Making denim paper: Stage 1

This was a strenuous, fun, NOISY day!  My first experience with transforming an old pair of jeans into paper.

PPA-DP1The jeans were cut up, all seams, studs and the zipper were removed.  The remainder was cut into postage stamp pieces and weighed.  450gms to turn into paper.

Now to meet the beater:

PPA-DP2It’s a monster machine, very noisy when in operation and apparently worth a small fortune.
Clockwise from left: 1) The prepared beater with water already in the channel.  The hanging hose is used for draining when the process is complete. 2) Ensuring the rotating struts are clean, ready to turn and grind the denim to pulp. 3) Once the beater is turned on the denim pieces are slowly added.  The handle to the left is wound to increase the water movement pressure and grinding process through the water wheel.  As the denim becomes softer and starts breaking down the resistance is increased and the denim disintegrates into smaller fibres.

PPA-DP3These photos were taken towards the beginning of the process and on the left you can clearly see the pile of denim squares being slowly pushed around the channel.  On the right …. well, what has happened here?  PPA-DP4

The jeans were given to me washed and rinsed.  I then washed them another 4 times with no soap to ensure I would avoid any soap suds.  Who would believe how much soap could still be in the fabric?  I spent the first beating hour constantly removing as much foam as I could.  In addition, colour was coming out of the fibres and I was anxious to avoid accidentally dyeing the floor, the mop or my clothes.  I ended up having to wash my sweatshirt part way through as it became spattered with blue dye.

PPA-DP5Clockwise from left: 1) Unclogging the wheel when there is a backlog of fibre trying to enter this area. 2) I removed some of the semi-pulped denim to add back at the end.  This will add some texture into the finished paper sheets. 3) The fully pulped denim (after 2 1/4 hours) ready to be removed from the beater, drained and stored.

PPA-DP6Once removed from the beater into multiple buckets I strained the pulp into one, with a small amount of water.  The courser semi-ground fibres were mixed back into this.  So I’ve now got a huge container, labelled (heaven help anyone pinching any of it after hours of work) and ready to form into lovely sheets of paper.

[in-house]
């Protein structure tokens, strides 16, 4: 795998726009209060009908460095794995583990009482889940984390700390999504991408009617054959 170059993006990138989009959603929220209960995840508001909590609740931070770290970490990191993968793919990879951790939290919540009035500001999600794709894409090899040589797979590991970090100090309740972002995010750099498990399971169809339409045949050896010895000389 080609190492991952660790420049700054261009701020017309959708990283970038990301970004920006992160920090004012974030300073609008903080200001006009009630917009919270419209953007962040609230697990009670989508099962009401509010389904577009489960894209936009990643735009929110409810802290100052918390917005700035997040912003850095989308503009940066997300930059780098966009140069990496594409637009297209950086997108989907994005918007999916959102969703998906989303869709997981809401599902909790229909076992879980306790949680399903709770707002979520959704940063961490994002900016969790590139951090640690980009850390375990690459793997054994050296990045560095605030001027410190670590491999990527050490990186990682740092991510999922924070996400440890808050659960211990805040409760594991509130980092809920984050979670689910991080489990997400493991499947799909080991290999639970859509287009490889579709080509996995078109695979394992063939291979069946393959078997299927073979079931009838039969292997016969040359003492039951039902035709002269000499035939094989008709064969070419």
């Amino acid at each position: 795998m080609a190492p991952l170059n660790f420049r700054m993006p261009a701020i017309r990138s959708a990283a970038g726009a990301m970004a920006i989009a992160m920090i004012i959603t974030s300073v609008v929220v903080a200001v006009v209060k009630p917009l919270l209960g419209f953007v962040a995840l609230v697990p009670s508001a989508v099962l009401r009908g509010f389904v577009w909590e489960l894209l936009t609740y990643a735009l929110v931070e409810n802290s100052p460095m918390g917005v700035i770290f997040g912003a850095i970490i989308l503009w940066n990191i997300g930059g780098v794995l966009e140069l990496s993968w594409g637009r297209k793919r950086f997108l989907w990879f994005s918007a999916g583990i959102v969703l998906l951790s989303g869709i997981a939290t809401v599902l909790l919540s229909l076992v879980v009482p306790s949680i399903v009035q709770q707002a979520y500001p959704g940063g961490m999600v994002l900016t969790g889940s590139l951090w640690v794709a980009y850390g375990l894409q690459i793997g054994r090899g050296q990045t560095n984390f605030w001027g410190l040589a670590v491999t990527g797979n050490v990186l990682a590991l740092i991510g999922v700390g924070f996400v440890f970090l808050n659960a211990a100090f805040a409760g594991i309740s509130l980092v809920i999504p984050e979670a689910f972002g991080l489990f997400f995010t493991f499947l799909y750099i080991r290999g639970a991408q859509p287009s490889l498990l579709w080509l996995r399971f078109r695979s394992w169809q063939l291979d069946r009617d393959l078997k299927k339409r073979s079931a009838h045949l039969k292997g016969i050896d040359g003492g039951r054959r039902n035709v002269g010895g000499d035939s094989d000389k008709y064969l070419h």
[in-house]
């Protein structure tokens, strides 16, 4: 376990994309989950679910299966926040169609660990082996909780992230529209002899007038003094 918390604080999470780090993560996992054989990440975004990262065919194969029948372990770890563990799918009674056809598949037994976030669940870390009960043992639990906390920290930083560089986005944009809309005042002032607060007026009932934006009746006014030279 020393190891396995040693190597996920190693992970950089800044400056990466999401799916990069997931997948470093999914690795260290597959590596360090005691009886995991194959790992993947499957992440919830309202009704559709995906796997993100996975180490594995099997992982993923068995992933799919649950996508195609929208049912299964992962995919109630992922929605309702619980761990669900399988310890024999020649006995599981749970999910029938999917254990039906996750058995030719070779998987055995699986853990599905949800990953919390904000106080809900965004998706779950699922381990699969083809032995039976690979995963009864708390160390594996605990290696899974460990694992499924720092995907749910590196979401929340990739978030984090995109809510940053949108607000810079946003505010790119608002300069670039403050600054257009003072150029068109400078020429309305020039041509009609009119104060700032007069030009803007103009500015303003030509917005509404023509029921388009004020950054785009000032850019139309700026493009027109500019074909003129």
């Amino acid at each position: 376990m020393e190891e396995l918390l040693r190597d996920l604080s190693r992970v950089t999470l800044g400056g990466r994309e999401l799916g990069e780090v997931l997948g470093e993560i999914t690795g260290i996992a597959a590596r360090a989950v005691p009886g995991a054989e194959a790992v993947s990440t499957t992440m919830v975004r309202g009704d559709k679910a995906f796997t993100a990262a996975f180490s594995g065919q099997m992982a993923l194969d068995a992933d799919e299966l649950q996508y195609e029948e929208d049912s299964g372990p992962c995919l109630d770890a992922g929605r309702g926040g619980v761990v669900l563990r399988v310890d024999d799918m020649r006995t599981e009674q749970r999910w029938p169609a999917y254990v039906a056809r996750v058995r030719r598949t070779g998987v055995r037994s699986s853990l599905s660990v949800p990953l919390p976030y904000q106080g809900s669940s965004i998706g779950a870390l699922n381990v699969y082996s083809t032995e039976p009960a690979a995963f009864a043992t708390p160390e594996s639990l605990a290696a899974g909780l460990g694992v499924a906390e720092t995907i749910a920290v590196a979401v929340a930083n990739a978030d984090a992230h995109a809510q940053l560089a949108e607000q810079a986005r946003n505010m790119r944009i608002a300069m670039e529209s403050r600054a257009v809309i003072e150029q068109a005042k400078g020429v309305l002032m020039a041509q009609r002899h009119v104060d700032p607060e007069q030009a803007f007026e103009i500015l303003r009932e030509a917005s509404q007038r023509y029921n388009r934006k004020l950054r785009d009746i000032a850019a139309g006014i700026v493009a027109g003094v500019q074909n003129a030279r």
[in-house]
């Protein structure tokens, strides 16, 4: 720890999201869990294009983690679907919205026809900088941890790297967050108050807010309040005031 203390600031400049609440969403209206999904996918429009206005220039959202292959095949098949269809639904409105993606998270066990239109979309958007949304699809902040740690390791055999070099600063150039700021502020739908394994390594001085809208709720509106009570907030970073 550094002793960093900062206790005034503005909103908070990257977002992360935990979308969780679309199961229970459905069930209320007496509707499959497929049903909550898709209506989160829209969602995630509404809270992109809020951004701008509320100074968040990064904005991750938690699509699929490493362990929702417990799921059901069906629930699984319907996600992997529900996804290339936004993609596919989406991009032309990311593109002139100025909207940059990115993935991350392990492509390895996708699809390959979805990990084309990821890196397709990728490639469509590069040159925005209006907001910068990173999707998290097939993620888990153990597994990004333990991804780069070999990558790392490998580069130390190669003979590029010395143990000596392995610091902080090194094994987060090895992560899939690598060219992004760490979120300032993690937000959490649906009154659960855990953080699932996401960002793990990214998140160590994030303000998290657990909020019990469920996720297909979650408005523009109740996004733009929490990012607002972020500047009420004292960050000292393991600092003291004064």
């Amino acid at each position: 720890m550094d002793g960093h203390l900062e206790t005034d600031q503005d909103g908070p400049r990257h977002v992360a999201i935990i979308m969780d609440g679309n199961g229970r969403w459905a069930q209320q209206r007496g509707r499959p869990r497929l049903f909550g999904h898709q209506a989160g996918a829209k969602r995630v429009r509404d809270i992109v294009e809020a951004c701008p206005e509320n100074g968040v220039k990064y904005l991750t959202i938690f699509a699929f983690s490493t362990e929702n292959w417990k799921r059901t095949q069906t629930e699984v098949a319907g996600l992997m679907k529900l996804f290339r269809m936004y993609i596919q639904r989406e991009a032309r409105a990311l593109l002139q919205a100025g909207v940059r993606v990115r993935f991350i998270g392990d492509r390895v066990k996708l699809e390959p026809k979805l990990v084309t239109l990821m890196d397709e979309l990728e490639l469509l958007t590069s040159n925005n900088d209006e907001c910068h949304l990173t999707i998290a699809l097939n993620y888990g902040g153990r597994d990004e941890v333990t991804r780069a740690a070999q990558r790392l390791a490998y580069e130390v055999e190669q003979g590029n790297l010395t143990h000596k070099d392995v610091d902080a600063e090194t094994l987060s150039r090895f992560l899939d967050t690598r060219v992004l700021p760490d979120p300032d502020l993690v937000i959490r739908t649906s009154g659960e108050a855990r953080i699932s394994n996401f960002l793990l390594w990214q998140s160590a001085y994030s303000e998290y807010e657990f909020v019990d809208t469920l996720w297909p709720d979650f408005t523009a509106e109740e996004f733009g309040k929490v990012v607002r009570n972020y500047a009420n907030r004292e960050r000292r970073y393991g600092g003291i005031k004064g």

I’ll split my pulp into batches, form some paper sheets from this original colour then experiment with adding dyes to create a variety of papers.  I hope that by adding yellow I’ll get a decent green, I’d also like to attempt a darker blue.  I guess I’ll try some red and see what type of purple comes out but that’s not my preferred colour.  The next dilemma will be what colour to use when I print on it in the future.

The next stage will come in a couple of weeks when I get back to the Centre to create my paper.

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About Claire B

A passionate embroiderer, a printmaker and a poor sketcher (which I'm working to improve). I'm a perpetual student and love learning and participating in everything creative.
This entry was posted in My Creative Pieces, My paper and tagged . Bookmark the permalink.

3 Responses to Making denim paper: Stage 1

  1. Nola says:

    Wow so much fun! Can’t wait to see how the paper turns out.

  2. Lottie says:

    I saw your results first due to the nature of blog chronology but this then fascinated me as to wonder how. That beater is quite a monster. Sounds like quite a process and quite a challenge. Results definitely are its rewards though.

    • Claire B says:

      The beater is not something I’ve come across in my life before but it works wonders. The noise is a little overwhelming and the concrete ‘bunker’ where we work amplifies it, making it hard to hear other people and instructions during the process. I was quite worried about the grinding, sort of knocking noises from time to time but our more experienced members could gauge when to turn the grinder knob tighter or looser – lucky for me.

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